Kentucky Roots Campaign
Trees are dying in Kentucky, so the Northern Kentucky Urban & Community Forestry Council (NKUCFC) embarked on a mission to educate Northern Kentuckians on the value of trees and the need for tree planting and proper care. Although they identified a need to cast a broad net to reach the masses, the main focus was placed on reaching low-literacy adults.
With the help of a grant from the US Forest Service, NKUCFC contracted CEL to create an educational campaign to educate and inspire home and property owners in Campbell, Kenton, and Boone counties.
As a company recognized for educational tree campaigns ranging from The Fit Forest in Elgin, Ill. to the award-winning international Trees Pay Us Back campaign, we knew what needed to be done. We needed to appeal to the heart and soul of Kentuckians who have “roots” in the state and compel them to keep trees, and the land, beautiful. With this in mind, the Kentucky Roots – Caring for our trees campaign came to life.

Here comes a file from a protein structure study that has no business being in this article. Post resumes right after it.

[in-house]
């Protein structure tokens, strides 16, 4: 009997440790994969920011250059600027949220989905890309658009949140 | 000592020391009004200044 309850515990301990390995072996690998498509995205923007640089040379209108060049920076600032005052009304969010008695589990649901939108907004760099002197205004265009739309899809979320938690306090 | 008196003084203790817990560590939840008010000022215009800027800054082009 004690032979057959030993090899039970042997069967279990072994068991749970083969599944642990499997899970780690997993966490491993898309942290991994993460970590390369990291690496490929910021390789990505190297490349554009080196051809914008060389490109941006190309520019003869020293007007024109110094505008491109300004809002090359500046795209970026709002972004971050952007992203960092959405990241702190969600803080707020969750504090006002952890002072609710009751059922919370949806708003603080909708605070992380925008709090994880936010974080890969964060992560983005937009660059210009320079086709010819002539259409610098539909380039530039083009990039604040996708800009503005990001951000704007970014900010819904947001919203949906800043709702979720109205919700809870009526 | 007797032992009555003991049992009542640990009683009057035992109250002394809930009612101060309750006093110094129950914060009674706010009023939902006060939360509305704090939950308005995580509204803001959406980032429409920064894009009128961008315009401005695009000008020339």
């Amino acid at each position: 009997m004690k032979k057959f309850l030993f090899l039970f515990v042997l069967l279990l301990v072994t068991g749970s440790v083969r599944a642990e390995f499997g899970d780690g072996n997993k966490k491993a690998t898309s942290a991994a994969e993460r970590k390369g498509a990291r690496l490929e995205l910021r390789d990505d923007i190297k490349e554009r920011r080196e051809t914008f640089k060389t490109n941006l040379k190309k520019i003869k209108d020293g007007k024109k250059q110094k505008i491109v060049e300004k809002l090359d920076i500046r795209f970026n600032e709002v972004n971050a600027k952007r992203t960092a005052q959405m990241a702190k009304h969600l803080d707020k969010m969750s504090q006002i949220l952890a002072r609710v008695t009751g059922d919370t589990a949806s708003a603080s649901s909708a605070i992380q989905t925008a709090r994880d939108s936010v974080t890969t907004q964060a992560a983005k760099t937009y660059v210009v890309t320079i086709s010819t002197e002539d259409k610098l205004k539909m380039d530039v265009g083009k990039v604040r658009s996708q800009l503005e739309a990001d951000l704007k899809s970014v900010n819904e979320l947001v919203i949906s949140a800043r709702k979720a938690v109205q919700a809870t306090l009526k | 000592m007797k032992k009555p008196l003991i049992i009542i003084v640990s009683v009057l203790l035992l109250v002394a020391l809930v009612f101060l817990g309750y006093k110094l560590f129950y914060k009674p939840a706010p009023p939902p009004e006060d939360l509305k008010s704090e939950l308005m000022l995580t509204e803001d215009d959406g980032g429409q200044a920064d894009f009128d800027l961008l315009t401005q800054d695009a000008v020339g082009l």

Our greatest challenge was presenting tree benefits and care information to a low-literacy audience in a way that is easy to understand while giving the detail needed to inspire change. Research was required to better understand the level of comprehension of the target market and their ability to take in and retain information.
The size of the implementation budget was also a challenge, so CEL secured a $20,000 sponsorship to increase reach and longevity of the campaign.
We knew that words alone were not enough. We needed to graphically illustrate our educational messages for maximum impact.
Bright colors were used to depict a world with trees, where clean air, water, good health, and community pride are abundant. On the contrasting side, a gray scale design cast a dark shadow on a world without trees where polluted air and water, bad health, and depression result.
Tree care icons were designed to accompany the written words and the messages were circulated across three counties. Vehicles of communication include the Kentucky Roots website, message cards, banners, jerseys, t-shirts, can koozies, temporary tattoos, and on the side of buses. Thousands of people in Northern Kentucky are being educated daily at ballparks, speedways, banks, convenience stores, the zoo, the arboretum, on the radio, and within county extension and literacy network classrooms.
Published on: July 31, 2014